One of the hard things about being a parent or a teacher is when your children or students fall short of their potential. You can give them guidance, you can help them find opportunities, and you can provide encouragement and support. But the decision of whether to follow that guidance, take advantage of those opportunities, and respond favorably to your encouragement rests with them. You have no control in the end over their decisions.

It is that feeling of helplessness that Isaiah conveys in his parable of the vineyard. It might seem strange for the Lord of the vineyard, who represents the all-powerful God of the universe, to feel helpless or discouraged, but that is exactly how Isaiah characterizes Him. He has given us our agency, He gives us every opportunity to make good choices, and He feels pain when we fall short, or worse, when we rebel.

“What could have been done more to my vineyard, that I have not done in it?” He asks, “wherefore, when I looked that it should bring forth grapes, brought it forth wild grapes?” (Isaiah 5:4, 2 Nephi 15:4). This question is almost identical to the one asked by the Lord of the vineyard in Zenos’s allegory of the olive tree: “What could I have done more in my vineyard?” he asks repeatedly. (See Jacob 5:41, 47, 49.) In both stories, this question conveys a sense of despair, and in both cases, the Lord of the vineyard threatens to destroy everything. In Zenos’s allegory (which is much longer than Isaiah’s), a servant intervenes, saying, “Spare it a little longer” (Jacob 5:50), and the Lord of the vineyard agrees. But in Isaiah’s version, we only see the moment of frustration, the agony of a God who wanted only the best for His children and who is horrified at the choices they are making.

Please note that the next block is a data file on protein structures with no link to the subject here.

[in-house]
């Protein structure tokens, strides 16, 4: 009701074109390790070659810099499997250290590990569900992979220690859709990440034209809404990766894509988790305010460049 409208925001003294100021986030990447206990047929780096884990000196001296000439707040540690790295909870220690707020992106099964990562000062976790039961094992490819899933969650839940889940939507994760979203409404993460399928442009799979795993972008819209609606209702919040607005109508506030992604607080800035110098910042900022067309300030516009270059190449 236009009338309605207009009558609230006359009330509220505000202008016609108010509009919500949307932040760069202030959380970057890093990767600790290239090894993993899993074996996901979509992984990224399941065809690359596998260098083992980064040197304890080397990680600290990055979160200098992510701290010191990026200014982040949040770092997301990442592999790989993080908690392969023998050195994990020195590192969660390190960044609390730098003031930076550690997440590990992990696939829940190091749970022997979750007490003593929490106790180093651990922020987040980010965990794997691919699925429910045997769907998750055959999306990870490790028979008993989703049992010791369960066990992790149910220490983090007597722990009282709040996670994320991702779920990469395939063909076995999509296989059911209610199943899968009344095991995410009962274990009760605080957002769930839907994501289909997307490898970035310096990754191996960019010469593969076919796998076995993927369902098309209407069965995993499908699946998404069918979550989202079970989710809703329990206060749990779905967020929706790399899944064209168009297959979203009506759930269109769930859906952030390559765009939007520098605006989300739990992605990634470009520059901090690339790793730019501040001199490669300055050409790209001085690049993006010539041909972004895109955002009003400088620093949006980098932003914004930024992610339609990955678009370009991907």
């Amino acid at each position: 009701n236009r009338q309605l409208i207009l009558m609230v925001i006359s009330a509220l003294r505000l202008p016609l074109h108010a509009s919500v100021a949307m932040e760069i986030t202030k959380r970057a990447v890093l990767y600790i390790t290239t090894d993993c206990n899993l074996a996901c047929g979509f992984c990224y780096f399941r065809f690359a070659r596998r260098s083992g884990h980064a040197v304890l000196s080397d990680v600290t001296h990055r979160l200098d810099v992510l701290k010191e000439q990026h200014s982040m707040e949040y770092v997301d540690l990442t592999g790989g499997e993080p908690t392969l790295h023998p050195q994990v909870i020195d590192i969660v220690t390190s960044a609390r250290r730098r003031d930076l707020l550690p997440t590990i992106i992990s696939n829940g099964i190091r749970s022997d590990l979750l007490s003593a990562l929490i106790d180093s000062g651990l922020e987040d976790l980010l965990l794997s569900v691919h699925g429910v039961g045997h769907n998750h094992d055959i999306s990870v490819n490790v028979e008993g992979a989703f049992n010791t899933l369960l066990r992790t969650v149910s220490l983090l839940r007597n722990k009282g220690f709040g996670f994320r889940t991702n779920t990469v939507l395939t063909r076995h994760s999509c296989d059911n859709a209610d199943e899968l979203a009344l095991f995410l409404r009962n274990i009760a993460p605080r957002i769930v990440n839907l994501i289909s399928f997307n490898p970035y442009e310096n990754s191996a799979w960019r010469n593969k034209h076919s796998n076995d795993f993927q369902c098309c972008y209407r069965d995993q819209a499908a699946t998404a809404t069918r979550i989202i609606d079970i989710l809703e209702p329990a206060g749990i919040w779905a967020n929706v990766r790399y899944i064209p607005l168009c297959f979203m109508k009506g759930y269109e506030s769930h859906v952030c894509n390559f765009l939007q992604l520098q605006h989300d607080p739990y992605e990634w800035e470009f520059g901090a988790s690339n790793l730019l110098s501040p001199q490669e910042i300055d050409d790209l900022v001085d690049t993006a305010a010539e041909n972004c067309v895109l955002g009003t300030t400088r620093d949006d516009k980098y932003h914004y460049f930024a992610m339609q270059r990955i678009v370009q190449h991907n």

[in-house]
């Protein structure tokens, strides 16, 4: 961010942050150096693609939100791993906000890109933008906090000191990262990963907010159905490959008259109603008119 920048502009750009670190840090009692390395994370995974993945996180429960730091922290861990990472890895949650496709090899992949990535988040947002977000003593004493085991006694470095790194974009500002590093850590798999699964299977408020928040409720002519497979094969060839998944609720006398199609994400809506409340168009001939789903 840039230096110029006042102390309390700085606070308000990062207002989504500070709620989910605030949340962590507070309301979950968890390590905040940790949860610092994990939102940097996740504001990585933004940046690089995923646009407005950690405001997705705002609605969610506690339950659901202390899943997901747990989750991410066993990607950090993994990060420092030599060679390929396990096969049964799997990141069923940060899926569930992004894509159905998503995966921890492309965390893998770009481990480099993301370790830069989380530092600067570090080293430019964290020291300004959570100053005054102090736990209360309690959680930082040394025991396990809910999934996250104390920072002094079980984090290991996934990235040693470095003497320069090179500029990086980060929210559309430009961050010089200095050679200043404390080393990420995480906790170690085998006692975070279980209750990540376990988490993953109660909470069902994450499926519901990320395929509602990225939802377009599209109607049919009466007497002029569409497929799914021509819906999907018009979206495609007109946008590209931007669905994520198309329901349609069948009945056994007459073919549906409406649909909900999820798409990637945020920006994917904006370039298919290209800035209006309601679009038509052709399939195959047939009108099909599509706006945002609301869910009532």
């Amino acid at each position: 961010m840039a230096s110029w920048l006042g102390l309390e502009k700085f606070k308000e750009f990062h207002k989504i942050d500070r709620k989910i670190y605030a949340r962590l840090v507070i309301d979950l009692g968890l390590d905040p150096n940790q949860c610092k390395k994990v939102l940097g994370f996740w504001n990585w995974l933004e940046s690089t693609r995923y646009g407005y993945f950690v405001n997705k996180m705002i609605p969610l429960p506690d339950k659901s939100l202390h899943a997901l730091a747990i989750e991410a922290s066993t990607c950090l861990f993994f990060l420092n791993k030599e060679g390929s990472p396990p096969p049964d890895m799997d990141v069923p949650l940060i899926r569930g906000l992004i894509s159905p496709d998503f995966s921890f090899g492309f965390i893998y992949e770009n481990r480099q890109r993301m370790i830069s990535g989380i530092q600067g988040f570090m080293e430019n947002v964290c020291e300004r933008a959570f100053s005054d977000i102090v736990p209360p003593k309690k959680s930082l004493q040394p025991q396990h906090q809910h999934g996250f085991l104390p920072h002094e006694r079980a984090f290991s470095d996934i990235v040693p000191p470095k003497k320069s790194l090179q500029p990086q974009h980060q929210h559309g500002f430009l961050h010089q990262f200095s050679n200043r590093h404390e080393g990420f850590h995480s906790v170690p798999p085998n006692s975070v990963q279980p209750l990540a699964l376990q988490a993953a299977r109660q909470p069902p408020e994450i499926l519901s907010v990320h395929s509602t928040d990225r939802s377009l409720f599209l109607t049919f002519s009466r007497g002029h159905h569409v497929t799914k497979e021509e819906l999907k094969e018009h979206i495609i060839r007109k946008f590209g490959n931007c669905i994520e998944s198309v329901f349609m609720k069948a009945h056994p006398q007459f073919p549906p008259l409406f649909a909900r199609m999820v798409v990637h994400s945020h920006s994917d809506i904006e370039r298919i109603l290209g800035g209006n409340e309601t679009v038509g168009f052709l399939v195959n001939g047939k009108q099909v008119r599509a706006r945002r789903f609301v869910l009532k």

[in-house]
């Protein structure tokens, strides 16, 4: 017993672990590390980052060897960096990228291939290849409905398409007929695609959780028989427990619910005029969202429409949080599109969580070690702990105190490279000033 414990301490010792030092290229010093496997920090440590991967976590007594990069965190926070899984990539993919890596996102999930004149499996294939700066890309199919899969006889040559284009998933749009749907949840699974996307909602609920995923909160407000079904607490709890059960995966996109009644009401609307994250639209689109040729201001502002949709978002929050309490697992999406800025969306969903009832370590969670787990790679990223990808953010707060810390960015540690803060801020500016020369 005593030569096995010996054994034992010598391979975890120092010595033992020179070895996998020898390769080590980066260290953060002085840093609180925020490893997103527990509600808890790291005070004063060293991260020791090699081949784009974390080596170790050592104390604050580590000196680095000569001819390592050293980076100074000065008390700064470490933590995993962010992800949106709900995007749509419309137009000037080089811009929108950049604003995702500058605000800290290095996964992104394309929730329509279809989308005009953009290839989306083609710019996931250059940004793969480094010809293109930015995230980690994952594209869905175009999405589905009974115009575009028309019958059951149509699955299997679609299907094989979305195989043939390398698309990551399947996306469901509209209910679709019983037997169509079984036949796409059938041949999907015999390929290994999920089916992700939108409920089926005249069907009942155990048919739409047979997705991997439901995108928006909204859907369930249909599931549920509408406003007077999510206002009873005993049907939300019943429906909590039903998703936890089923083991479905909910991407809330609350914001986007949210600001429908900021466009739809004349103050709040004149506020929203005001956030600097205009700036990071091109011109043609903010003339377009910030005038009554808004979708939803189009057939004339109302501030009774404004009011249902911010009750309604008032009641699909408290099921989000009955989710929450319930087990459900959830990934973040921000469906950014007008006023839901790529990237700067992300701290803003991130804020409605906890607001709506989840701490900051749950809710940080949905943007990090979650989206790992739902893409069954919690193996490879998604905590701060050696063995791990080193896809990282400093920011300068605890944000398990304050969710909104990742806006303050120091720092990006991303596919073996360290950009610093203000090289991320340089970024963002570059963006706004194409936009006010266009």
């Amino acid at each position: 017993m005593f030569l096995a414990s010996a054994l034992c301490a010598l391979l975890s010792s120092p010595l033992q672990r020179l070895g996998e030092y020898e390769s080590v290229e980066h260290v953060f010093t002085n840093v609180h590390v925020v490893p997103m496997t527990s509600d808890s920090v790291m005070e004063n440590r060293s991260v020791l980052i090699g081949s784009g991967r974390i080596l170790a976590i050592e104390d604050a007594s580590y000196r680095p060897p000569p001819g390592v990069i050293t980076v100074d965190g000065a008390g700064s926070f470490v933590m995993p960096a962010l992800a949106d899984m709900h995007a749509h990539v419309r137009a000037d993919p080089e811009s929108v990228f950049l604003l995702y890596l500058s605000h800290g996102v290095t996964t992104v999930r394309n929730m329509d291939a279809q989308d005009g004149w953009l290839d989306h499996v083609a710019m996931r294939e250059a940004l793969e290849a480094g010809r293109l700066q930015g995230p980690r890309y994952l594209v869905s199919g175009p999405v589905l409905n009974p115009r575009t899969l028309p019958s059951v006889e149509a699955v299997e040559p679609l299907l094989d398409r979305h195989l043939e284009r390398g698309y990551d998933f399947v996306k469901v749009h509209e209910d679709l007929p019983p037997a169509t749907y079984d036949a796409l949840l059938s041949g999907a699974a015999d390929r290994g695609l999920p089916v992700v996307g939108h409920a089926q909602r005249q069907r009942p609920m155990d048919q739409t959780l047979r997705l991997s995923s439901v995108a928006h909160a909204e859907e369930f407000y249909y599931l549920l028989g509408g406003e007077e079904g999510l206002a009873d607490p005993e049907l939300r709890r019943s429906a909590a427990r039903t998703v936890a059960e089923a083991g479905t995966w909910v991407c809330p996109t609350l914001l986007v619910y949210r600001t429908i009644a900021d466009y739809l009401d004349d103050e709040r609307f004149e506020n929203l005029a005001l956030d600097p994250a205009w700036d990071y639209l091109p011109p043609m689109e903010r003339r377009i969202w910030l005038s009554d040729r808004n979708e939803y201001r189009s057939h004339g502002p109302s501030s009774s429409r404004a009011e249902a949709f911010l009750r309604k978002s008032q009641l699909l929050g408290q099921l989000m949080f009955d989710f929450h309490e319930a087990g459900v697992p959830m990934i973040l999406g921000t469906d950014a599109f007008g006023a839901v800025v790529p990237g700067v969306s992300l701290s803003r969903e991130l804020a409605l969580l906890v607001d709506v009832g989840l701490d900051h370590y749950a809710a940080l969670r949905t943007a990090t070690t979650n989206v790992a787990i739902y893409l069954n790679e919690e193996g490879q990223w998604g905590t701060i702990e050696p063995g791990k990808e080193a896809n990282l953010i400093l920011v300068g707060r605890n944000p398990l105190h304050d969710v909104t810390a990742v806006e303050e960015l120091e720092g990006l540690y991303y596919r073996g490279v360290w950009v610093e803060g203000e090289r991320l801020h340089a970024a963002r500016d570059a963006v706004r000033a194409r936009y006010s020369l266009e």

His sorrow is summarized in the final sentence, which contains two plays on words that are entirely lost in translation. He tells us that the vineyard in the parable represents Israel, that we are God’s “pleasant plant” (or “plant of His delight”). He then contrasts His hopes for His children with the outcomes He is seeing so far:

He looked for judgment [mishpat], but behold oppression [mishpah];

for righteousness [tsedakah], but behold a cry [tse’akah].

Isaiah 5:7, 2 Nephi 15:7

The Hebrew words mishpat (מִשְׁפָט) and tsedakah (צְדָקָה) are rich with meaning. Both refer to a form of justice. But where mishpat refers to legal justice or social justice—making sure that everyone is treated fairly—tsedakah refers to what Rabbi Jonathan Sacks called “distributive justice,” meaning that we willingly perform acts of charity and kindness to address the inequities in the world. (See “Tzedakah: The Untranslatable Virtue” on

So the Lord of the vineyard was hoping His children would act with both fairness and kindness. Instead, He found oppression (mishpah) and cries for help (tse’akah). Here’s a less literal translation of that sentence which illustrates the wordplay in the original Hebrew:

He looked for civility, but found only severity;

He looked for mercy, but found only misery.

God shared a similar sense of anguish with Enoch as He described the brutality in the world leading up to the Flood. (See Moses 7:29-40.) He feels pain when we make wrong decisions, particularly when we use our agency to hurt each other. As the perfect parent, He will continue to provide patient instruction and leadership, but He is not disconnected from us and unaffected by our choices. Because He loves us, He mourns when we make decisions that cause pain to ourselves or to others.

Today, I will remember that God is invested in my happiness. He rejoices in my growth and development, and He sorrows when I fall short. I will strive to make wise decisions and to be diligent because of my love for Him.

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